Since summer 2015, G2 Slocum gliders have been jointly operated by the Woods Hole Oceanographic Institution and Ocean University of China (OUC) and serve as an important element of OSNAP to monitor the meridional volume and heat transport in the energetic Iceland Basin. The data analyzed here were collected by two gliders deployed in June and November 2015, respectively. Moving at approximately 0.2 m s−1, gliders “fly” through the ocean from surface to 1,000 m. In each dive-climb cycle, they navigate along a sawtooth trajectory and measure temperature, conductivity (salinity) and pressure with a Seabird pumped CTD sensor package. The horizontal sample spacing averages to be about 3 km, but near the surface and 1,000 m turnaround points, distance ranges from hundreds of meters to 6 km. The collected data are binned to profiles with vertical resolution of 1 m (Supplementary Fig. 4). The surveyed section is along 58°N with endpoints at 24.5 °W and 21°W, respectively. The section is about 200 km in length and a one-way transect is usually completed in 7–10 days.

The barotropic, or depth-averaged component of the velocity, is calculated directly from the gliders using both the glider surfacing positions and a glider flight model with calibrated parameters. This depth-averaged velocity contains all motions induced by different processes occurring in each cycle. The contributions from these processes are split into three types: geostrophic, tidal, and wind-driven Ekman currents. The motions induced by other phenomena are assumed to be errors. Therefore, the depth-averaged velocity, vav = vek + vtide + vgeos.

Tidal current, vtide, is extracted using two ADCPs deployed at 300 and 500 m of the two OSNAP moorings at the western and eastern endpoints of the glider section, respectively. Each ADCP provides hourly ocean velocities in the upper ocean. The 36-h low-pass filtered velocities can be removed from the original measurements to obtain the tidal current.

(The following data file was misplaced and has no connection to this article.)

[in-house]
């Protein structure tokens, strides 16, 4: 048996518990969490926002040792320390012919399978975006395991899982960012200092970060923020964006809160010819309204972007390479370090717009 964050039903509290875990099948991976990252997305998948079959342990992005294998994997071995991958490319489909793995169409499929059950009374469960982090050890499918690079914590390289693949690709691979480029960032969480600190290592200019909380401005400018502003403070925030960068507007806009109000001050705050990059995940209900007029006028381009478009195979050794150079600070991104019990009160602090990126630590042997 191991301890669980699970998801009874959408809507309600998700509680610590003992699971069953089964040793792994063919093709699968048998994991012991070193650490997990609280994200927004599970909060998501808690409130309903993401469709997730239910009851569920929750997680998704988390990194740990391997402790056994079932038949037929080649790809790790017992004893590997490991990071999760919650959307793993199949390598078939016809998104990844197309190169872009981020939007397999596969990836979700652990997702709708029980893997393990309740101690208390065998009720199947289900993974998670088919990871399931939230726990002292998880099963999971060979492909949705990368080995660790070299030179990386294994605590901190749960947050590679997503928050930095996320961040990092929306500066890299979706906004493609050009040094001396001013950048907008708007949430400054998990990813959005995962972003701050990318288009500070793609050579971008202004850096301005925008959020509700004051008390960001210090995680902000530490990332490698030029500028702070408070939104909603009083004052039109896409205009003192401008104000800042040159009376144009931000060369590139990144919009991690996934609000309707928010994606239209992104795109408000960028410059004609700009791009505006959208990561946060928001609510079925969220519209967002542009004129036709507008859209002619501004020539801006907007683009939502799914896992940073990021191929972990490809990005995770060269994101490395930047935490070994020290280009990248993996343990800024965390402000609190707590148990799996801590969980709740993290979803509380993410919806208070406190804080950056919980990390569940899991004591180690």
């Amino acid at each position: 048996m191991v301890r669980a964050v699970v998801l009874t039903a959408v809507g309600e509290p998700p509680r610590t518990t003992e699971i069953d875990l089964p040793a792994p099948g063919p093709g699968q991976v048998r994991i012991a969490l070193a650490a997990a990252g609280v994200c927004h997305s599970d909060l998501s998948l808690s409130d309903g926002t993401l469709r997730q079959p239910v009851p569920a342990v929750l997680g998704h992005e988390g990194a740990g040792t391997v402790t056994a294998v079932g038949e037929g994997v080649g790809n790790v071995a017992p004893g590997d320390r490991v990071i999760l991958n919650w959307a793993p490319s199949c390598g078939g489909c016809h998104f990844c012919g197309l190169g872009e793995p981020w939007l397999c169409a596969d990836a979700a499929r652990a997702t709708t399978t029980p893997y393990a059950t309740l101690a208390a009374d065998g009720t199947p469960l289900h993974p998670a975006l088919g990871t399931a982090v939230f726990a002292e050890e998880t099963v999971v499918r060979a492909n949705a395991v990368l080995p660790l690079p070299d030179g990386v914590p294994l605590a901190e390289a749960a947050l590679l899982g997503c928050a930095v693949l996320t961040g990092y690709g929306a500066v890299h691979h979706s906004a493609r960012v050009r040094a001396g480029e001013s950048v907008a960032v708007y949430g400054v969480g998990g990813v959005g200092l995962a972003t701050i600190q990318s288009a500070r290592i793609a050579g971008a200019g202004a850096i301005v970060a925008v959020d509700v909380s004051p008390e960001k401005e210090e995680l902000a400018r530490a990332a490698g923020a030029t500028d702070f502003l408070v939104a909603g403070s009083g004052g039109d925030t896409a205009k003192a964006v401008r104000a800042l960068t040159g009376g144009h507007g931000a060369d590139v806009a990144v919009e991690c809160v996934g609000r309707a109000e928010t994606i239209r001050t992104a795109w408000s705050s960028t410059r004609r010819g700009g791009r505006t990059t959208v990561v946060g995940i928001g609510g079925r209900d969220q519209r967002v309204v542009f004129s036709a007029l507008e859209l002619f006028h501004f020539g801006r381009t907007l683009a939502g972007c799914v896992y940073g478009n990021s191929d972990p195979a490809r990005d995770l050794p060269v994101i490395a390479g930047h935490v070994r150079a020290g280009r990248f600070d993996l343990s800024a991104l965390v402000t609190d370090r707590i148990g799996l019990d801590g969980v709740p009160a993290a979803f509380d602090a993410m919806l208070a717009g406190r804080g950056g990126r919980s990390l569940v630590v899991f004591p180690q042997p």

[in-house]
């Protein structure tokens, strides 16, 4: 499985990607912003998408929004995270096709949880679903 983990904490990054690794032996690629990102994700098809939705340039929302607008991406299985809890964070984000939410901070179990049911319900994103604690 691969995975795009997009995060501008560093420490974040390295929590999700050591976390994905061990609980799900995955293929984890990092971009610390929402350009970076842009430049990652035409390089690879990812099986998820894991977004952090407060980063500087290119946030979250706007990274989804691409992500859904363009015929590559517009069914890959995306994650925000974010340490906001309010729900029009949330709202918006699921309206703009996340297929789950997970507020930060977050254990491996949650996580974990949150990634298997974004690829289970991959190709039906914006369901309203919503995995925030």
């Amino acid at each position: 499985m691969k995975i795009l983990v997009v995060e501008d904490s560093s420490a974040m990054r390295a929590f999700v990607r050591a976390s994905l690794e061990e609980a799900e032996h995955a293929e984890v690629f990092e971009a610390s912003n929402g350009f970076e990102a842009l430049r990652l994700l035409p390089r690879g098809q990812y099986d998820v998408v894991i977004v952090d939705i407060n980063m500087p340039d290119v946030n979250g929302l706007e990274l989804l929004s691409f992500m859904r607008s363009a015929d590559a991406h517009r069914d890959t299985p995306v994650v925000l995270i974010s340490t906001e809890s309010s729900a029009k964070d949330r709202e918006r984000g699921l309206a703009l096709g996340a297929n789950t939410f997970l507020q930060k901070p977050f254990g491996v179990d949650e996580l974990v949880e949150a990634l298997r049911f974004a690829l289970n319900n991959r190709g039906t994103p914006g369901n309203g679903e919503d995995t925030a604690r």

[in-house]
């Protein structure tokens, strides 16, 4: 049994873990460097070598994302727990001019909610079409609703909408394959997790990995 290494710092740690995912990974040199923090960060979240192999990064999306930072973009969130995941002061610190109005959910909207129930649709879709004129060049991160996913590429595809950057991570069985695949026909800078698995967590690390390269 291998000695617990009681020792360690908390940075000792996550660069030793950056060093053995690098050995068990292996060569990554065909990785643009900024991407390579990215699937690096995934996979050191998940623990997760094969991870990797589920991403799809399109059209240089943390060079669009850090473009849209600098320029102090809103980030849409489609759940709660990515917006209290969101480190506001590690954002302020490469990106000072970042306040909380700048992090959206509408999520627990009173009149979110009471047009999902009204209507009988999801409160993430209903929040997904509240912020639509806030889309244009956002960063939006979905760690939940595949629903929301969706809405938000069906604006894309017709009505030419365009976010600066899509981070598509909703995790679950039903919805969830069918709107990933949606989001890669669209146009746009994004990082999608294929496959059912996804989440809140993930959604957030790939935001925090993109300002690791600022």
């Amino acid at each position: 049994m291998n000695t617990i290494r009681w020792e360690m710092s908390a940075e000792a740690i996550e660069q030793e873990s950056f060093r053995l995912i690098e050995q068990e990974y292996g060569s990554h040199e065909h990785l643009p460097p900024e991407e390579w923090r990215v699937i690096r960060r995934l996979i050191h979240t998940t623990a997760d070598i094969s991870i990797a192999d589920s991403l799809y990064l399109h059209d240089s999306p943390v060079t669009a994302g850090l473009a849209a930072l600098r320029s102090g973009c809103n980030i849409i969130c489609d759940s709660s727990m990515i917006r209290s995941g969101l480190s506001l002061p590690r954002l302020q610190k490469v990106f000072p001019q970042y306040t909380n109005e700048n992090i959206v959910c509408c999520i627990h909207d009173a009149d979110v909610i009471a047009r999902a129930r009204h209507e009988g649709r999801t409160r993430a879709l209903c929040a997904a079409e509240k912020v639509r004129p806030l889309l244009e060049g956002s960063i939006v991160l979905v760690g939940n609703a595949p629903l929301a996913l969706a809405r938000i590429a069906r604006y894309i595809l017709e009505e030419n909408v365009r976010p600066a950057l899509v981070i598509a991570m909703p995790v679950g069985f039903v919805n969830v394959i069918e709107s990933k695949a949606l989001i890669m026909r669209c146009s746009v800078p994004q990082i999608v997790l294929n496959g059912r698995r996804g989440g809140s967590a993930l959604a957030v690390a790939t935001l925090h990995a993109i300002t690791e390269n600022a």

The Meridional wind-driven Ekman current in the Ekman layer was derived from the zonal wind stress: \(v_{{\mathrm{ek}}}\left( x,y,t \right) = \frac{{ - 1}}{{\rho fh}}\tau _{x}\left( {x,y,t} \right)\), where τ x , ρ, h, and f are the zonal wind stress, reference density, Ekman layer depth, and Coriolis parameter, respectively. The Ekman layer depth is assumed to 50 m (ref. 39); 1,027 kg m−3 is used for the reference density. Zonal wind stress comes from the daily product of ERA-Interim. The estimated wind-driven current is further weighted according to the time when the gliders stayed in the top 50 m.

The removal of vek, vtide from vav is used as reference for geostrophic calculation, that is, \(v_{{\mathrm{geos}}}\left( {x,z,t} \right)|_{{\mathrm{refer}}} = v_{{\mathrm{av}}} - v_{{\mathrm{ek}}} - v_{{\mathrm{tide}}}\). As mentioned above, \(v_{{\mathrm{geos}}}\left (x,z,t \right)|_{{\mathrm{refer}}}\) definitely includes motions due to processes not explicitly considered here, and those are considered to be errors.

The geostrophic velocity relative to 1,000 m is computed from the density difference between pairs of density profiles according to:

$$v_{{\mathrm{geos}}}\left ({x,z,t} \right)|_{1,000} = \frac{{ - g}}{{\rho f}}\mathop {\int }\limits_{1,000}^z \frac{{\left[ {\rho _{\mathrm{e}}\left( {x,z,t} \right) - \rho _{\mathrm{w}}\left( {x,z,t} \right)} \right]}}{D}{\mathrm{d}}z.$$

where g, D, ρe, and ρw are the gravitational acceleration, the distance between the density pairs, and east and west density profiles of the pairs, respectively. \(v_{{\mathrm{geos}}}\left( x,z,t \right)|_{1,000}\) is further averaged over the top 1,000 m to match with \(v_{{\mathrm{geos}}}\left( x,z,t \right)|_{{\mathrm{refer}}}\). The absolute geostrophic velocity is computed by adding the drift between the depth-averaged \(v_{{\mathrm{geos}}}\left( x,z,t \right)|_{1,000}\) and \(v_{{\mathrm{geos}}}\left( x,z,t \right)|_{{\mathrm{refer}}}\) to \(v_{{\mathrm{geos}}}\left( x,z,t \right)|_{1,000}\).

The MHT is defined by \(Q\left( t \right) = \mathop {\int }\limits_{x_{\mathrm{w}}}^{x_{\mathrm{e}}} \mathop {\int }\limits_{1,000}^0 \rho C_{\mathrm{p}}v(x,z,t)\theta (x,z,t){\mathrm{d}}z{\mathrm{d}}x\), where θ is potential temperature derived from observed temperature using SeaWater Matlab library, Cp is the specific heat of seawater, v(x, y, z, t) is meridional velocity, and xw, xe are the western and eastern endpoints of the section along 58 °N, respectively. v(x, y, z, t) equals to the absolute geostrophic velocity for the water depth between 50 and 1000 m. In the top 50 m, the sum of absolute geostrophic velocity and Ekman current is set to v(x,y,z,t). Two examples of the calculated meridional velocity in the top 1,000 m along the surveyed section are shown in Supplementary Figure 2.